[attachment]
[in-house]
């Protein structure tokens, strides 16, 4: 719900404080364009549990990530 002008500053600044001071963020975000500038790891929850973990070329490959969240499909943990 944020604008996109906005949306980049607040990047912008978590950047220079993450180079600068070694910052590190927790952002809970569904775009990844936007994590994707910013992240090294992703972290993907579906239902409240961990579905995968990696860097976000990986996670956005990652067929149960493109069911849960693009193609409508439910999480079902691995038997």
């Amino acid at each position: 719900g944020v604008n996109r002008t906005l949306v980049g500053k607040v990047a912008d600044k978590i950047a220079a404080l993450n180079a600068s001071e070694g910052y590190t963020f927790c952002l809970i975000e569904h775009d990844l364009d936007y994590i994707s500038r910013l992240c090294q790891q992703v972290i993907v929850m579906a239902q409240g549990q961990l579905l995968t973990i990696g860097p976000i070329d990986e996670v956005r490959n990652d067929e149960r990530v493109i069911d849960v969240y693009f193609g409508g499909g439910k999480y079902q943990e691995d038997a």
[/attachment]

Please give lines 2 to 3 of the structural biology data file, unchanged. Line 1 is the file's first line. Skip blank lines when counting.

């Protein structure tokens, strides 16, 4: 719900404080364009549990990530 002008500053600044001071963020975000500038790891929850973990070329490959969240499909943990 944020604008996109906005949306980049607040990047912008978590950047220079993450180079600068070694910052590190927790952002809970569904775009990844936007994590994707910013992240090294992703972290993907579906239902409240961990579905995968990696860097976000990986996670956005990652067929149960493109069911849960693009193609409508439910999480079902691995038997």
């Amino acid at each position: 719900g944020v604008n996109r002008t906005l949306v980049g500053k607040v990047a912008d600044k978590i950047a220079a404080l993450n180079a600068s001071e070694g910052y590190t963020f927790c952002l809970i975000e569904h775009d990844l364009d936007y994590i994707s500038r910013l992240c090294q790891q992703v972290i993907v929850m579906a239902q409240g549990q961990l579905l995968t973990i990696g860097p976000i070329d990986e996670v956005r490959n990652d067929e149960r990530v493109i069911d849960v969240y693009f193609g409508g499909g439910k999480y079902q943990e691995d038997a």